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ItemGender equality in the Finance industry: The challenging ‘last mile’Metz, M ; Kulik, CT ; Galvin, P (ANZAM, 2021-12-03)Organisational efforts to increase gender equality in leadership have had limited success, and Australia’s ranking in the global gender equality index has slipped since 2006. We call this challenging stage in gender equality efforts the ‘last mile’. To understand what hinders or assists organisational efforts in the ‘last mile’ we conducted an in-depth study of the diversity efforts in a business unit of a large Australian bank. Interviews, focus groups and archival data analyses demonstrated that the bank’s gender equality performance was better than their institutional field, and the workforce was more optimistic about gender equality outcomes than executives. Ironically, these illusions of progress hindered the bank’s ability to travel the ‘last mile’.
ItemBenefit of the doubt: the buffering influence of normative contracts on the breach–workplace performance relationshipCregan, C ; Kulik, CT ; Metz, I ; Brown, M (Routledge, 2021)This study investigates the influence of employees' perception of managerial breach of the normative relational contract (i.e. the psychological relational contract at the group level) on workplace performance. Many employees in Australia are employed on a permanent or continuing basis and have normative relational contracts whose terms are embedded in human resource practices. We use normative relational contract theory to hypothesise that where there is a mutually recognised high-quality normative relational contract – a strong contract – the emotional bonds of loyalty that are developed by collective sense-making constrained negative reactions to breach. We also hypothesise that, where managers offer high-quality contract terms that are not recognised by employees, the failure to elicit loyalty means that breach has negative performance consequences. Panel data are obtained from a two-stage national, multi-source study of employees (n = 1,733) and senior human resource managers (n = 57). Results from hierarchical moderator regression analyses support the hypotheses. They demonstrate that a strong normative relational contract ‘buffers’ employees’ negative responses to breach.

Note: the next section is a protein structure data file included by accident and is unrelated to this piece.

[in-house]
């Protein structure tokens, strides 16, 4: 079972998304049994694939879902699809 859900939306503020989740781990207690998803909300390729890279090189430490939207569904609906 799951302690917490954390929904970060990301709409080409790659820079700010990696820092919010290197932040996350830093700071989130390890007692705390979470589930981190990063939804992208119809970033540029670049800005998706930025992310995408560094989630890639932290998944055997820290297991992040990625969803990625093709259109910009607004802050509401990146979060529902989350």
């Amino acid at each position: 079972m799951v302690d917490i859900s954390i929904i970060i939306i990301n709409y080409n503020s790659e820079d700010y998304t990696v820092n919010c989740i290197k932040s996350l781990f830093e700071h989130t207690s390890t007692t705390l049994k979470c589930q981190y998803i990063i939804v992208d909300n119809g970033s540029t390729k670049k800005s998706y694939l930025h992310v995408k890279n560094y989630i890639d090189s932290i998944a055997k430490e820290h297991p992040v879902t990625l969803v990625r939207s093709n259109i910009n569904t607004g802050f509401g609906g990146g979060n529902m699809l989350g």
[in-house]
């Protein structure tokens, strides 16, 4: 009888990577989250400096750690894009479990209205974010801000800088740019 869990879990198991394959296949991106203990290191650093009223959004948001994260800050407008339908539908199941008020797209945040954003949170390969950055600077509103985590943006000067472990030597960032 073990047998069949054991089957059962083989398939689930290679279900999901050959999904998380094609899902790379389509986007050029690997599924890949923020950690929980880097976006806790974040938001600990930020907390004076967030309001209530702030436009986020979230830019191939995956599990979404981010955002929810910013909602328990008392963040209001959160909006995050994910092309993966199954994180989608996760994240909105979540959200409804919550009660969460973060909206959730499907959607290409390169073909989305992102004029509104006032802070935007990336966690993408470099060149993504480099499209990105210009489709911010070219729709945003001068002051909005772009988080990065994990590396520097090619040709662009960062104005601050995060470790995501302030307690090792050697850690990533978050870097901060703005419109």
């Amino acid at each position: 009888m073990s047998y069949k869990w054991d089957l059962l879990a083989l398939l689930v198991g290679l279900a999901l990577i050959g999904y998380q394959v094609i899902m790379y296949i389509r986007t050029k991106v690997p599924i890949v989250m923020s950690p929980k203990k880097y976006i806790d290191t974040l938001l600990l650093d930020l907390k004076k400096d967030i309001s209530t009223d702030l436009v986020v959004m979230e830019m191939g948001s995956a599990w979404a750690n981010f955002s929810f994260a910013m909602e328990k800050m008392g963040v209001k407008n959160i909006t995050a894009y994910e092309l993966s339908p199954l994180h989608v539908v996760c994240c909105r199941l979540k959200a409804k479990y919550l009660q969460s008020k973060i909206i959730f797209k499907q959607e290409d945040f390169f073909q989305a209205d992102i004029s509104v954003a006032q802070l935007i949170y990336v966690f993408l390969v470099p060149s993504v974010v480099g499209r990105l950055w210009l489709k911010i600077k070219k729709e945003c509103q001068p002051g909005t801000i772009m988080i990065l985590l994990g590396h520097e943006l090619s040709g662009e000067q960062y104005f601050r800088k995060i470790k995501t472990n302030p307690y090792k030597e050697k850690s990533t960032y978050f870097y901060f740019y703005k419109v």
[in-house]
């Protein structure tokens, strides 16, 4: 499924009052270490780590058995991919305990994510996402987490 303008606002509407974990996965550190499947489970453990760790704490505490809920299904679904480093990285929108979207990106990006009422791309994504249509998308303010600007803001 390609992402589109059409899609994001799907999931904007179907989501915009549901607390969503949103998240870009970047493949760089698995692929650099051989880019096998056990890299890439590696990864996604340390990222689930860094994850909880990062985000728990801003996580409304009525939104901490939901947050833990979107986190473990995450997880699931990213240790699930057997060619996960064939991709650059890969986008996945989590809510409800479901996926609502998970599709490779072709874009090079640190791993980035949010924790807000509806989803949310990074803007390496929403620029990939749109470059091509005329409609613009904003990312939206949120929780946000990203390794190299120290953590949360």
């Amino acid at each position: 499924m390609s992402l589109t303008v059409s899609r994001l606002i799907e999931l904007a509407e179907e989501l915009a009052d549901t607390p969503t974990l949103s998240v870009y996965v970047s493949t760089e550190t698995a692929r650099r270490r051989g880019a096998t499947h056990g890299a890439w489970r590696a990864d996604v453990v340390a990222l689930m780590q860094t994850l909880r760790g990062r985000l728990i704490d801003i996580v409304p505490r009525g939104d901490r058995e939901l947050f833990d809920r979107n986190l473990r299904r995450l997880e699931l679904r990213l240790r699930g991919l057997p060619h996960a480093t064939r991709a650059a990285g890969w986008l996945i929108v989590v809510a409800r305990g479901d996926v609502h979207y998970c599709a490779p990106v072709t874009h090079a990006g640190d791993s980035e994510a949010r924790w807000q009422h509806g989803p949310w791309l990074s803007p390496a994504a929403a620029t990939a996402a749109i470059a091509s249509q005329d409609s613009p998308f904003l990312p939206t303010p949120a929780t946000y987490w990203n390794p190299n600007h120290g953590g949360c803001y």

ItemThe combined role of conscientiousness, social networks, and gender diversity in explaining individual performance in self-managed teamsGill, C ; Metz, I ; Tekleab, AG ; Williamson, IO (Elsevier, 2020-01-01)Despite the prevalence and value of self-managed teams, questions remain about the factors that influence how team members perform in contexts where there is no formal leader to give advice and provide support. Drawing on social network, diversity and personality theories, this study enhances our understanding of the role of individual and group factors in shaping individuals' performance in these teams. Based on three time-lagged data collections, including two surveys from 70 self-managed project teams, we found that conscientious team members perform better because they have more instrumental network ties (i.e., they provide task advice). We also found that having more expressive ties (i.e., being liked) compensates when a team member is not able to give advice, most likely because s/he provides more socio-emotional support to team members. Finally, expressive ties are more important in gender homogenous teams, possibly because socio-emotional support has greater value when from similar team mates.